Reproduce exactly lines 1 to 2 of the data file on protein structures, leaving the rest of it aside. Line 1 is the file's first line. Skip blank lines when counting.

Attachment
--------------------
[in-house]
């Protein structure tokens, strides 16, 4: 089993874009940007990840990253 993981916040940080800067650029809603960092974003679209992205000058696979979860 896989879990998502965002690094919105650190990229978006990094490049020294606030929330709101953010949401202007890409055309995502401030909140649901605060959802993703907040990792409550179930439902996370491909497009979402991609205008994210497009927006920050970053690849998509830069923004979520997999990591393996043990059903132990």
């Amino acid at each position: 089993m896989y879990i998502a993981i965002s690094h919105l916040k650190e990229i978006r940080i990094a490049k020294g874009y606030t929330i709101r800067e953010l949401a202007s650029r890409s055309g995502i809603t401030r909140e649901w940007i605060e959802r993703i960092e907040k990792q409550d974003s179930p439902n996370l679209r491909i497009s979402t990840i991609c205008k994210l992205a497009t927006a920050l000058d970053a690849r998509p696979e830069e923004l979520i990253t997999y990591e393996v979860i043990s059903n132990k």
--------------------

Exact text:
[in-house]
């Protein structure tokens, strides 16, 4: 089993874009940007990840990253 993981916040940080800067650029809603960092974003679209992205000058696979979860 896989879990998502965002690094919105650190990229978006990094490049020294606030929330709101953010949401202007890409055309995502401030909140649901605060959802993703907040990792409550179930439902996370491909497009979402991609205008994210497009927006920050970053690849998509830069923004979520997999990591393996043990059903132990």